Intervention at the East Asia Summit

Remarks
John Kerry
Secretary of State
Kuala Lumpur, Malaysia
August 6, 2015


Thank you, Mr. Chairman for the hospitality and hard work by you and your colleagues.

This meeting is timely, for it comes at a moment when the world is facing a series of complex and interconnected challenges. International law and standards are being tested directly by terrorists who defy them daily but also by tensions between states caused by disputes over territory and maritime boundaries. These tests underscore our shared stake in a cooperative, rules-based order that maintains regional stability and ensures that the rights of all countries are respected.

Today, I want to focus on two issues that urgently demand our attention and cooperation: Maritime security and transnational threats.

Iran

Before I do, let me say a few words about the comprehensive plan that we and our P5+1 partners including China and Russia have developed with Iran regarding the future of its nuclear program. It’s more than appropriate for me to mention this issue today because it is the anniversary of Hiroshima. Today of all days, we are reminded not just of the impact of war, but also of the importance of the agreement we reached in Vienna to prevent Iran from having a nuclear weapon.

Under its terms, Iran has agreed to remove 98 percent of its stockpile of enriched uranium, dismantle two-thirds of its installed centrifuges, and the existing core of its heavy-water reactor. Iran has agreed to refrain from producing or acquiring both highly enriched uranium and weapons-grade plutonium for at least the next 15 years. Iran has also agreed to accept the Additional Protocol, which requires extensive access and significant additional transparency measures. If Iran fails to comply, we will know it quickly and be able to respond accordingly. And many of these measures will be in place not just for 10 or 15 or 20 years but for the lifetime of Iran’s nuclear program, which will enable us to verifiably ensure it remains exclusively peaceful. I encourage all EAS members to support the proposed EAS Foreign Ministers’ Statement on the Joint Comprehensive Plan of Action.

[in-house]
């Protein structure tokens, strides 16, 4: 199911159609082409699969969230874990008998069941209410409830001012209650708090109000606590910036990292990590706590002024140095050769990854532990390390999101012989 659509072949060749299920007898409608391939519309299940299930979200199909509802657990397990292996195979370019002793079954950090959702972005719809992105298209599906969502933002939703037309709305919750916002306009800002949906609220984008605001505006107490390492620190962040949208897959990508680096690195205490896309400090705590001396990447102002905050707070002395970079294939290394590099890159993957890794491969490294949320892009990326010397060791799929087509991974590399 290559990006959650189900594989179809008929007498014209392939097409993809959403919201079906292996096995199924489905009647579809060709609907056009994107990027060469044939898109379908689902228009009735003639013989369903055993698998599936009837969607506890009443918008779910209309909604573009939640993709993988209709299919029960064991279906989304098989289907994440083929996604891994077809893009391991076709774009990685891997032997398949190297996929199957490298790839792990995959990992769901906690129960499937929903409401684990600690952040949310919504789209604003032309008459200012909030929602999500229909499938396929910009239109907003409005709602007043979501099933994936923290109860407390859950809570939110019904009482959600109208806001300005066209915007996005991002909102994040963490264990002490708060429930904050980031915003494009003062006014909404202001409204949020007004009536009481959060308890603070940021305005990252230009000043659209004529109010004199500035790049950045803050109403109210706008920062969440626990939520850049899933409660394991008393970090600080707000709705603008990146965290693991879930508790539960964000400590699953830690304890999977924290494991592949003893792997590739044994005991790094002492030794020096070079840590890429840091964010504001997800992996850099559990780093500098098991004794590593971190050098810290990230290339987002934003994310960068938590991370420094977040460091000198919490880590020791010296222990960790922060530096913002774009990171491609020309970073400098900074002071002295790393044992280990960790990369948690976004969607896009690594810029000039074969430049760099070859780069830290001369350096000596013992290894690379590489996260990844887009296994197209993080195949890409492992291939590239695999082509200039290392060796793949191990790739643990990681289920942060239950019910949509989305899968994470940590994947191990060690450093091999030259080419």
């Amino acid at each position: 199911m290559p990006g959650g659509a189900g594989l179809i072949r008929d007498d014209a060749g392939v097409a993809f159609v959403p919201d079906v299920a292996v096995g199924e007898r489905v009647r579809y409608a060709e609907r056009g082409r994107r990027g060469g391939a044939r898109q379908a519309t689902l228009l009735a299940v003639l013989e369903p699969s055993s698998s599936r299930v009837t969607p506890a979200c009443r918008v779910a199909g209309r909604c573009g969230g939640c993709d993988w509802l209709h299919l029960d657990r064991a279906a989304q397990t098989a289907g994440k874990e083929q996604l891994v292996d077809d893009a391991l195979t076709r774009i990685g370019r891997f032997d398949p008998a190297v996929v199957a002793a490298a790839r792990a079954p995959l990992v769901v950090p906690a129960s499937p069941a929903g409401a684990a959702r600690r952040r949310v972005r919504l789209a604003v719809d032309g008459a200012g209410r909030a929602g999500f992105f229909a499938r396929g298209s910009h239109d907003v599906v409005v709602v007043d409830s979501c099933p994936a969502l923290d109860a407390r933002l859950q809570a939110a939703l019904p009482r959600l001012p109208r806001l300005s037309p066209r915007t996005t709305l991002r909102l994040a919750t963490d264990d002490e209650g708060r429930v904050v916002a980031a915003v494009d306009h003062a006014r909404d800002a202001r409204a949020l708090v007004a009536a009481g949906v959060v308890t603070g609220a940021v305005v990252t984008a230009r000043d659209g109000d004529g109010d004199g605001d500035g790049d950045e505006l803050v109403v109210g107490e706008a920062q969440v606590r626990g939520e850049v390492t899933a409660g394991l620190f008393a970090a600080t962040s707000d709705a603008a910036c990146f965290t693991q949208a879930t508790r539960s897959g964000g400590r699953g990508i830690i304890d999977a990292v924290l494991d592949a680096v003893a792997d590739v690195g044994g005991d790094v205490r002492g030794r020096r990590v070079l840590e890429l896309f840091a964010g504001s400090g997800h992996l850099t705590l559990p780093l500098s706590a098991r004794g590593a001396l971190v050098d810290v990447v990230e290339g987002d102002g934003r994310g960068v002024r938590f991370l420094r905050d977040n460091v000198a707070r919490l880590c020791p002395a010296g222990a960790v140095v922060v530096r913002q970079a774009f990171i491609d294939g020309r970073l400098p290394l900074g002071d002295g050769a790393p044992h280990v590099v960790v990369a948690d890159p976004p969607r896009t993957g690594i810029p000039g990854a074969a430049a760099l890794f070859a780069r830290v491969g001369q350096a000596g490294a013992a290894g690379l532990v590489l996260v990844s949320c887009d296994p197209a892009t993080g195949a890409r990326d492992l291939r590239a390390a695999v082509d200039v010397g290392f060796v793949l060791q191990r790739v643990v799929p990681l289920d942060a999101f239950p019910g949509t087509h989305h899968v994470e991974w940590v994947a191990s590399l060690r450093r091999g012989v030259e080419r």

Maritime Security – South China Sea

Now, let me turn to an urgent regional priority the tensions caused by territorial and maritime disputes. With great respect to my friend and colleague Foreign Minister Wang, the United States and others have expressed concern to China over the pace and scope of its land reclamation efforts. And the construction of facilities for military purposes only raises tensions and the destabilizing risk of militarization by other claimant states.

Freedom of navigation and overflight are among the essential pillars of international maritime law. Despite assurances that these freedoms will be respected, we have seen warnings issued and restrictions attempted in recent months. Let me be clear: The United States will not accept restrictions on freedom of navigation and overflight, or other lawful uses of the sea. These are intrinsic rights that we all share. It doesn’t matter whether a vessel is a large warship or a tiny fishing boat. The principle is clear: The rights of all nations must be respected.

To that end, I have urged all claimants to make a joint commitment to halt further land reclamation and construction of new facilities or militarization on disputed features. Such steps would lower tensions and create diplomatic space for a meaningful Code of Conduct to emerge by the time our leaders meet here in November.

Regional cooperation on transnational issues

This brings me to the second issue I want to focus on today: Regional cooperation on transnational threats.

Last year, our leaders made a commitment in Naypyidaw to condemn acts of violence committed by extremist organizations. We also pledged to fully implement UN Security Council Resolutions 2170 and 2178, which call on the international community to suppress the flow of Foreign Terrorist Fighters.

So we’ve made a good start, but we have much more to do domestically and internationally to make it harder for people to join groups like Daesh and harder for militants to escape detection when they’re trying to return home. To that end, the United States welcomes Australia’s proposal for a November statement on Countering Violent Extremism. And we support, in-principle, the proposed EAS Declaration on the Global Movement of Moderates.

We also have a responsibility to enhance our cooperation on cyber issues. We all have an interest in preventing such incidents where we can, and in identifying and prosecuting perpetrators. And so we welcome your support for a Leaders’ statement on Transnational Cyber Issues.

The United States also supports Indonesia’s proposed Statement on Enhancing Regional Maritime Cooperation, which addresses a range of important challenges that require cooperation among EAS members.

In closing, I want to reiterate America’s support for this forum as a platform for regional cooperation on common security concerns. We face no shortage of challenges, but there is much we can accomplish by working together. This is a dynamic part of the world, with a young and vibrant population and high expectations for the future. The best way to meet those expectations is through leadership that combines our strengths and reinforces the rule of law on which shared progress depends. Thank you.